USMC LAV-25 "Piranha" Light Armored Vehicle


Trumpeter #00349 USMC LAV-25 "Piranha" Model Kit

Copyright © 2011, Jim Lewis/GunTruck Studios
All Rights Reserved Worldwide

Page One
(Updated 1/6/2011)

Gallery

Awards & Honors

When I bought this kit in 2005, I was pretty excited to have a newly done version of the LAV-25 to add to my collection. Unfortunately, this time was also when it seemed that hyper-critical model kit reviews began to crest on modeling scene, and I let them somewhat curb my excitement. I set the kit aside for a time when I could sit down and devote more attention to it.

I was wrong, and missed out on having some fun back then. A cautionary statement - don't let a negative review dissuade you from building a model kit. It is all about your own enjoyment and personal satisfaction, ultimately. Sometimes, we all forget this - me included...

Finally coming back to it in 2011, I found it not to be too bad at all. A bit more work that I originally anticipated, but really not much more than any other subject I like to model. It is an improvement over the earlier ESCI and Italeri versions of the subject and has a lot of potential for aftermarket or scratchbuilding detailing if you're so inclined to go all out. All in all, it is a fun and cool kit for AFV modeling fans.

I set out in this project using Voyager Model #PE 35078 for upgrading some details of the basic model kit. I had the old AEF Designs LAV-25 Interior Detail Set already, unfortunately due to casting quality, it could not be used for this effort - but does give one an idea of interior components they could scratchbuild themselves. And lastly, I decided I could scavenge some parts from Italeri's LAV model kits in places to otherwise fill the empty interior. Though I purchased the model kit at what I felt was a reasonable price, I would have gladly paid more for Trumpeter to have included even a token interior to go with all the thoughtful inclusion of opened Hatches. My primary reference for modeling my LAV-25 was Ed Gilbert's LAV-25 (Light Armored Vehicle) by Full Detail.


Trumpeter's Instruction Sheets have large view exploded diagrams that are simple to follow. I also like their full-color painting and decaling sheet that comes separately. My kit example was well-packed, no damage, and complete. Some minor flashing is present, and there are mold seams and plenty of ejector pins marks to cleanup over the span of some 291 parts.

Right off the bat, I have to state that clean-up was considerable. Since I decided to put something into the interior of the miniature - I had to fill and remove a lot of ejector pin marks, and remnants of attachment of subassemblies as I went through construction. It tripled the amount of time it would normally take to build the kit, and it impacted my "fun factor" rating. But, I did decide to do this to myself, so I'm not complaining too strenuously.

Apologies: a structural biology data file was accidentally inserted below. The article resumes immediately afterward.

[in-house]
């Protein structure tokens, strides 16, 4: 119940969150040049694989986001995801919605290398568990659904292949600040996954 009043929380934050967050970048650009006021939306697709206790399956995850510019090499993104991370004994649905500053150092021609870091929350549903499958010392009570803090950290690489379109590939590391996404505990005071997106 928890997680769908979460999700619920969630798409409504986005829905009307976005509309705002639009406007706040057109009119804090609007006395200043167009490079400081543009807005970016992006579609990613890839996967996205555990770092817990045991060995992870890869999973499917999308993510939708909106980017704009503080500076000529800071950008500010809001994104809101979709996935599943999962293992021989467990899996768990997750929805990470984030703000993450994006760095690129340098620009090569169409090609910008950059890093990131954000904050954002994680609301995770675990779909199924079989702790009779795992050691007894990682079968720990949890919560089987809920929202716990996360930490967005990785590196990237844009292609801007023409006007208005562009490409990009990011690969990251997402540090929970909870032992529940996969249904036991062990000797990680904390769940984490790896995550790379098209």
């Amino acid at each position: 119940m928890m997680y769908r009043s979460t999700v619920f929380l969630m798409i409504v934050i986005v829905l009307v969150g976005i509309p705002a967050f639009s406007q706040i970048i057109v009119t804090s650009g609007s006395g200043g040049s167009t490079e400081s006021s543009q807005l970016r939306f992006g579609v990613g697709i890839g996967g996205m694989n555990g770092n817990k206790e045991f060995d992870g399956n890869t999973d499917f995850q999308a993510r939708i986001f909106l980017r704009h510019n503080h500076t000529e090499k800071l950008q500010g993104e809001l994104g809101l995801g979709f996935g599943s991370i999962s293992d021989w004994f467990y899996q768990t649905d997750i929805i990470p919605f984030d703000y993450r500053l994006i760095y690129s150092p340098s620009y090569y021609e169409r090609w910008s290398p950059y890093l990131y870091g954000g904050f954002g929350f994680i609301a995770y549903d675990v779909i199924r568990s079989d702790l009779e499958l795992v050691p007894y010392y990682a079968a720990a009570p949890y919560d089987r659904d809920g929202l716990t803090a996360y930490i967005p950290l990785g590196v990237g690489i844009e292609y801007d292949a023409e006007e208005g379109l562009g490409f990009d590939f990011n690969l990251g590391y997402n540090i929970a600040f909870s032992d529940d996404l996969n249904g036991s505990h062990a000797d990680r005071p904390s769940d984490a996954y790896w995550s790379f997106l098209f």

I ran into a problem properly fitting the Rear Hull Bulkhead (Part #B1) in place with the Lower Hull and Upper Hull halves. I wound up sliding the Rear Bulkhead downward slightly to ensure the upper edges fit properly - leaving a 1mm gap at the bottom sides to fill with putty, and a little lip underneath that would not be seen from casual viewing angles.

Inside the Lower Hull, Trumpeter made the Drive Train Tunnel too deep for the Differentials - the "hump" is about 2mm too high inside. This prevents the modeler from "drop-fitting" some Italeri interior floor components into the Trumpeter model kit. On the plus side, the basic parts aren't terribly complicated, so the modeler can just fashion their own based on the kit parts.

The poly vinyl Tires are nice for the medium, and can be mounted on the Hubs after painting, but the assembly of the complicated suspension calls for careful alignment in the end. The set of front wheels lined up well after basic construction, the rear set of four wheels did not in camber or in line with each other - but minor tweaking can rectify this. Thankfully, you can leave the wheels off the hull throughout the modeling of an interior, so as to lessen the chance of damaging your work through the process.

I started the miniature late 2005 - and got to this stage before putting away. The interior of the Upper Hull called for the most cutting away of the interior braces Trumpeter cast to keep the piece rigid - and both hull halves suffer from ejector pin marks galore. This was the first time I used Tamiya White Putty as a filler - but I never sanded the excess away like shown in the photo of the Upper Hull. I was thrilled to find that when I attacked it this evening, it feathered out nicely and was easy to sand down - like I had only put it down yesterday. I wasn't too sure I liked Tamiya White Putty, but I'm sold now. I can't believe I could sand it smooth after close to six years!


All content Copyright © 1998 - 2012 Jim Lewis, guntruck.com, guntruck.us, and GunTruck Studios. All Rights Reserved Worldwide.

Contact GTS

Next Page
Previous Page